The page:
Still ram rod straight despite his 94 years, Philip was wearing his Royal Navy day ceremonial and overcoat as he walked up to lay his tribute in the North Green outside Westminster Abbey.
Harry was in his Blues and Royals frock coat as he followed him, placing his own cyphered cross in front of two wooden crosses from the Graves of Unknown British Soldiers from the First and Second World Wars, before saluting before he walked away.
Scroll down for video
Each November the Royal British Legion establishes a Field of Remembrance in the Abbey grounds, a sea of crosses with scarlet poppies, in tribute to those who paid the ultimate sacrifice for their country.
The first Field of Remembrance was held in the grounds of Westminster Abbey in November 1928. That year only two Remembrance Tribute Crosses were planted.
But it began a tradition that took root and has grown over the decades. Each Remembrance Tribute now carries a personal message to someone who lost his or her life in the Service of our country.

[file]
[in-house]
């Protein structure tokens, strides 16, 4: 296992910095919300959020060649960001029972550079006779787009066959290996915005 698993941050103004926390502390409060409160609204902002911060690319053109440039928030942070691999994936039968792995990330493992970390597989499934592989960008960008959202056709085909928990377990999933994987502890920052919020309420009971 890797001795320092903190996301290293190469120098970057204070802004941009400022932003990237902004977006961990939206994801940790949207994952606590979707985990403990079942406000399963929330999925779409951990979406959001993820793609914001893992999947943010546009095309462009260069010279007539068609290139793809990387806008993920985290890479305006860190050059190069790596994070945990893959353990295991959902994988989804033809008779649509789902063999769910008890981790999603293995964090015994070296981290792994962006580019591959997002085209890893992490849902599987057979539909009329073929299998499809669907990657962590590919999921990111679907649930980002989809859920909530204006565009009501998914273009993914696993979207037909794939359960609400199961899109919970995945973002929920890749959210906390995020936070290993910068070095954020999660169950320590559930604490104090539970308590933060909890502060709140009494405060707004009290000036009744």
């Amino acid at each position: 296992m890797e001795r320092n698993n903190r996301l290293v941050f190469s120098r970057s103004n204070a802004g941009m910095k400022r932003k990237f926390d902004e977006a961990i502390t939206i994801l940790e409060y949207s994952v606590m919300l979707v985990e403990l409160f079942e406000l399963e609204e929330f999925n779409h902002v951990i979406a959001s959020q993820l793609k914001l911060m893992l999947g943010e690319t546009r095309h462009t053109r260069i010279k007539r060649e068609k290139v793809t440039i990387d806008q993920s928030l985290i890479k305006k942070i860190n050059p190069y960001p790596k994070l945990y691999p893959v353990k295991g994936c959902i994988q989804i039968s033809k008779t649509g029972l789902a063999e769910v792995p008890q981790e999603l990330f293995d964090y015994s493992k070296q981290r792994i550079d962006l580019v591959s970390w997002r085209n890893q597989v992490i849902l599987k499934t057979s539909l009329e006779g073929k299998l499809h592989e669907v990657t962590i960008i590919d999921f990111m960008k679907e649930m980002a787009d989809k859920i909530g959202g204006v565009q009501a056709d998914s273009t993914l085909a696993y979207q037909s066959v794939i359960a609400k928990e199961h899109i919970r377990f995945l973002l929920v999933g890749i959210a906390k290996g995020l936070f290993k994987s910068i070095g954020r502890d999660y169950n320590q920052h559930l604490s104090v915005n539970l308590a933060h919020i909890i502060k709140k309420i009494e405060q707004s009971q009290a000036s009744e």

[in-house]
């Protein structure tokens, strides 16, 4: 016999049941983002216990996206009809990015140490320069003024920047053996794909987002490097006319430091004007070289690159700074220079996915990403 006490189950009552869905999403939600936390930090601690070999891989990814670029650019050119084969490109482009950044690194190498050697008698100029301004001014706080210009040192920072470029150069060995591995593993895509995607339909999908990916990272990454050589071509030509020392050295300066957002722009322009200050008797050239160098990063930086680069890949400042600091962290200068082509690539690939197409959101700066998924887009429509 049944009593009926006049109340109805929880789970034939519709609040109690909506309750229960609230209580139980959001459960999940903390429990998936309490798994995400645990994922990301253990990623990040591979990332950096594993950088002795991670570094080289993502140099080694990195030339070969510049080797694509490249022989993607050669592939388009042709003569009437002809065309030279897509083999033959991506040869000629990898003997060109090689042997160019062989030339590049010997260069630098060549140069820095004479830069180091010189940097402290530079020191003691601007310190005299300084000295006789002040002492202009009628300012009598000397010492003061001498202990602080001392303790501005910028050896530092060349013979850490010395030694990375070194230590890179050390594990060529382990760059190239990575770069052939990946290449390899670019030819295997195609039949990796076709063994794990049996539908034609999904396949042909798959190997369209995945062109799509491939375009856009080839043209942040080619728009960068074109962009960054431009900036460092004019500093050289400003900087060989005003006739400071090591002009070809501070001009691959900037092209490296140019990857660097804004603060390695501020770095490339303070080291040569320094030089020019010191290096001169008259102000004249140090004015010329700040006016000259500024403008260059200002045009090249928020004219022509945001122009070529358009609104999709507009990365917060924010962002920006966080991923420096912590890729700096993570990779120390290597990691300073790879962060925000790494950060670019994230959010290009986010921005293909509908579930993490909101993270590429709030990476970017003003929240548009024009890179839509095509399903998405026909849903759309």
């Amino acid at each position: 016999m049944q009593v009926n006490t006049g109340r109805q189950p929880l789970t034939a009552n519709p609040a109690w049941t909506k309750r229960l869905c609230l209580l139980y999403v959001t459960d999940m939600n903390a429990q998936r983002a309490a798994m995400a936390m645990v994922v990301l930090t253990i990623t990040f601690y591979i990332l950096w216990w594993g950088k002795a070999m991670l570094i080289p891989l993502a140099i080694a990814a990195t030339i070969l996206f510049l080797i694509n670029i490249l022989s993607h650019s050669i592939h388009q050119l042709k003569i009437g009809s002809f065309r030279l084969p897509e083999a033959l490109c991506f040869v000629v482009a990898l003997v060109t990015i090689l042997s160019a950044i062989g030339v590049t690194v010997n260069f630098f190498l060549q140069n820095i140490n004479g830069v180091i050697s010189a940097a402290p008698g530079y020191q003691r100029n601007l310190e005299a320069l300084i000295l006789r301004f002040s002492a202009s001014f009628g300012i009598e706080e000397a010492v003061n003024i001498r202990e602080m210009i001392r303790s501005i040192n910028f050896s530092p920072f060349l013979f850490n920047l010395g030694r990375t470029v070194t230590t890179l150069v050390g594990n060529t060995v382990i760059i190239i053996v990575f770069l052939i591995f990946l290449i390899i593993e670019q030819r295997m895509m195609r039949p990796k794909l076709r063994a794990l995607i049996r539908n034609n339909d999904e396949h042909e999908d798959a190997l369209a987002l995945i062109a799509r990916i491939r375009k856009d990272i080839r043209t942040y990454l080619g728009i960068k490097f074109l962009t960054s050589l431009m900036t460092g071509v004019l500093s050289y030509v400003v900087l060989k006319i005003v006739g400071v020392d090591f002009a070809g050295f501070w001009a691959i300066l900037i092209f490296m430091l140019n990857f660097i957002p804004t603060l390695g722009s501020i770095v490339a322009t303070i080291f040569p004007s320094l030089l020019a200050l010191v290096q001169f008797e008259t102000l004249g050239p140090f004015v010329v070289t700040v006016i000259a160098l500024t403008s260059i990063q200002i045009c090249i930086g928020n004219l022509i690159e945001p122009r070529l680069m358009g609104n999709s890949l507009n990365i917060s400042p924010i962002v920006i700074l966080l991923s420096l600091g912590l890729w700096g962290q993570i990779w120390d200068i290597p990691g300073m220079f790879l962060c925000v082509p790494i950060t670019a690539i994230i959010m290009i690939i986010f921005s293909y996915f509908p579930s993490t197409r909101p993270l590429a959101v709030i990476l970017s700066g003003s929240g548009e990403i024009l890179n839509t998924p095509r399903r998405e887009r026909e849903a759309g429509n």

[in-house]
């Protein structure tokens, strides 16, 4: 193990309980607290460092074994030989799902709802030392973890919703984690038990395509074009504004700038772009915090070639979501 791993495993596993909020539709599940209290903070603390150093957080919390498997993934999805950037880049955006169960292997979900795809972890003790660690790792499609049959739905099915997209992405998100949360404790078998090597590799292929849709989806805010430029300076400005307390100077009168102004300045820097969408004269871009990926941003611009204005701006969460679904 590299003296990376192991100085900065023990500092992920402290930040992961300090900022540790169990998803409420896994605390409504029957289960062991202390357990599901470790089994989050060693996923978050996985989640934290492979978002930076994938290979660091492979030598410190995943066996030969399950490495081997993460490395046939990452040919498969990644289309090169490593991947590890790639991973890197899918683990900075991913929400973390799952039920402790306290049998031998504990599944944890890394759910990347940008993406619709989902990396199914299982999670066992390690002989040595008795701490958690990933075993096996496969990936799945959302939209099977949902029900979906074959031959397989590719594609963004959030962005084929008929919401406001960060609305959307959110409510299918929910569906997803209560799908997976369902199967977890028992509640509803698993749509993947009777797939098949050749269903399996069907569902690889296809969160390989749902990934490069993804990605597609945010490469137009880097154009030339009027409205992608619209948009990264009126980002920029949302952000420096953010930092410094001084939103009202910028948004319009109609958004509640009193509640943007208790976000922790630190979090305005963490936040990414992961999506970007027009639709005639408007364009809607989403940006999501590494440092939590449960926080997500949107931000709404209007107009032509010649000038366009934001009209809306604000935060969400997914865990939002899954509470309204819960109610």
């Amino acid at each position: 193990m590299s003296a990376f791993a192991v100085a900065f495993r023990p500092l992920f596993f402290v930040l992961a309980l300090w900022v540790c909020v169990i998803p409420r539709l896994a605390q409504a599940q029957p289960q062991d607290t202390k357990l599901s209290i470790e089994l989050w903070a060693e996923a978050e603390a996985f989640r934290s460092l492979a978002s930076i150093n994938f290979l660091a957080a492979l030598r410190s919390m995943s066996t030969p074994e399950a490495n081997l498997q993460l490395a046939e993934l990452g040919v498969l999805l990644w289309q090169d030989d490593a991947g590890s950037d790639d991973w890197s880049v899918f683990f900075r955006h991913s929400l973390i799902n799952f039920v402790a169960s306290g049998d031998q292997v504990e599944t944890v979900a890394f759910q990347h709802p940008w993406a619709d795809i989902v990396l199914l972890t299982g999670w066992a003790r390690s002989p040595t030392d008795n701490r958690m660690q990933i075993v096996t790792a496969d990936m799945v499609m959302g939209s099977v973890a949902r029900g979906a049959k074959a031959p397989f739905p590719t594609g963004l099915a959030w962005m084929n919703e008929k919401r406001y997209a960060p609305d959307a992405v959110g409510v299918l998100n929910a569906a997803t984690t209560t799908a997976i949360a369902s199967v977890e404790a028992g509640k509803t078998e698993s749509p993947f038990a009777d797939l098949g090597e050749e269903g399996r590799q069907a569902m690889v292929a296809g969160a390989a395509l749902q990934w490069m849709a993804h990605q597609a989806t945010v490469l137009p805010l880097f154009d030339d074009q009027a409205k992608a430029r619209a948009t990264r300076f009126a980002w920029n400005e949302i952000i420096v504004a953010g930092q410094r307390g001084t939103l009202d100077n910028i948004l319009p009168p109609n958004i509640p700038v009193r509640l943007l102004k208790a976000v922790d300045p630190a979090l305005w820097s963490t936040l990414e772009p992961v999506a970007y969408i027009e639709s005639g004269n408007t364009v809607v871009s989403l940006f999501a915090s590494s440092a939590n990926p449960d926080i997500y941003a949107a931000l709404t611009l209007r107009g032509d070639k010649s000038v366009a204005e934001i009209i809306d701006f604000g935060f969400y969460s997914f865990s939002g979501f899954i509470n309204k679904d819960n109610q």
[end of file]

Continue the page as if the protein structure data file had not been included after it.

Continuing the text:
Arriving at Westminster Harry and his grandfather were greeted by the Dean of Westminster, who said in prayers: ‘For the 87th time at the Field of Remembrance we meet again to remember those who have their lives in the conflicts of our time that we might enjoy freedom and peace.
‘With full hearts at this, our Field of Remembrance, let us pray for the peace of the whole world.’
The Last Post was sounded from the parapet of St Margaret’s Church by a trumpeter from the Scots Guards and an Exhortation of Remembrance said by Sarah Jones, President of the Royal British Legion Poppy Factory and the widow of Lieutenant-Colonel ‘H’ Jones, who was awarded a posthumous VC after being killed in the battle in Goose Green during the Falklands War.
After two minutes’ silence, Philip and Harry toured the plots of poppy crosses, each inscribed with the name of a man of women who had lost their life, and chatted to veterans and families who were there in memory of their loved ones.
Harry admired the knitted Foreign Office hat and poppy of Colonel Edward Toms from Hythe, Kent, a former Seaforth Highlander and SAS volunteers.
He also chatted with Royal Air Force veteran Ron Meades, 94, from Weymouth, who said: ‘It’s the only place I want to be today, remembering those who can’t be here, those who passed away. I say to people – and I told Prince Harry – that I wouldn’t want to be anywhere he else, and he agreed.’